I generally shy away from knitting gloves because I hate weaving in ends (don't we all?). Although gloves are quick to knit, it takes an eternity to finish every finger, close all the gaps, and tidy up every loose end. My desire for cozy hand-knit gloves is often overshadowed by my aversion to weaving in ends.
However, I set aside my reluctance toward finishing when I fell in love with this Denim in Color yarn at Hobby Lobby. I knew from the first glance (or perhaps from first touch) that it was meant for gloves. It was simply irresistible.
Gloves are all about customization, which is why they are generally recommended for intermediate or higher leveled knitters. To be successful when knitting gloves, you should have a solid grasp of knitting techniques such as shaping, increasing, and using waste yarn to hold stitches while you work on other areas. It also helps if you can identify any size changes you may need, and you know how to adjust the number of stitches accordingly. If you feel confident with all of those skills, I guarantee you'll end up with perfectly fitting gloves.
How to get a custom fit
This pattern should fit the average adult woman. However, if you want to customize your gloves and alter the fit, you should consider the person who will be wearing them. If the gloves are for you or for someone with similar-sized hands, I recommend trying them on as you knit. The beauty of gloves is that you can slip your hand in periodically and identify any areas that need to be longer/shorter, wider/thinner. This could potentially save you hours of knitting an ill-fitting glove.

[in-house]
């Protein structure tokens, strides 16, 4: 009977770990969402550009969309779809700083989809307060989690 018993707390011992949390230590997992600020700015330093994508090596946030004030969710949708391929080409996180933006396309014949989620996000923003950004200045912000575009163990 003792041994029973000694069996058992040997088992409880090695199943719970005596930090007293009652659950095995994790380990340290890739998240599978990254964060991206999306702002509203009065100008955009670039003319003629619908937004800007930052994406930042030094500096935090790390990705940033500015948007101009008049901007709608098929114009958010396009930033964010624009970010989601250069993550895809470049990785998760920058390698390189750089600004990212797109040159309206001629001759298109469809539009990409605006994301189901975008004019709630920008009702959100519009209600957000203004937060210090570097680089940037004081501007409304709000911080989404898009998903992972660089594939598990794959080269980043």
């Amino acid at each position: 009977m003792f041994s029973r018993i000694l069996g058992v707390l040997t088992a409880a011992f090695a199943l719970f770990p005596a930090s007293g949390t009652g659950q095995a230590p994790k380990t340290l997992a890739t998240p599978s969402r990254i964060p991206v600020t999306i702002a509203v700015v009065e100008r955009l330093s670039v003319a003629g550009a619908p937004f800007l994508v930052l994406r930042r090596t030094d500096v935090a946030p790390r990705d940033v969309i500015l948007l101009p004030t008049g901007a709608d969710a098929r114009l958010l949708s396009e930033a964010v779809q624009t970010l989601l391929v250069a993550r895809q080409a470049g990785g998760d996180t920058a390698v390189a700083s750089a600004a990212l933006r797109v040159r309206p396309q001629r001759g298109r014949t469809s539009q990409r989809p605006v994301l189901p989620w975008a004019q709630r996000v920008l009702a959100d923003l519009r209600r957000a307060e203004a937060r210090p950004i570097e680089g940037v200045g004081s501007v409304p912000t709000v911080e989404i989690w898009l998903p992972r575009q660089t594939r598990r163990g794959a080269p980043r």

Now for the customization. Here are the most common alterations:
For larger hands, add a couple extra stitches to the glove's "body" to make it wider, as well as an extra 1-2 rows before beginning the thumb gusset. You can also add a couple extra rows before separating the pinky stitches if needed. Then, when it comes time to separate the finger stitches, distribute any extra stitches you've added as evenly as possible throughout the fingers.
For chubbier fingers, increase 1-2 extra stitches in the first row of each finger. For a larger thumb, repeat the increase row in the thumb gusset 1-2 extra times.
For smaller hands, simply do the opposite of the above.
What you'll need:
m1r: make one stitch, right leaning
m1l: make one stitch, left leaning
sl#: slip the next # stitches
pm: place marker
sm: slip marker
k2tog: knit 2 stitches together
15 stitches = 4 inches in stockinette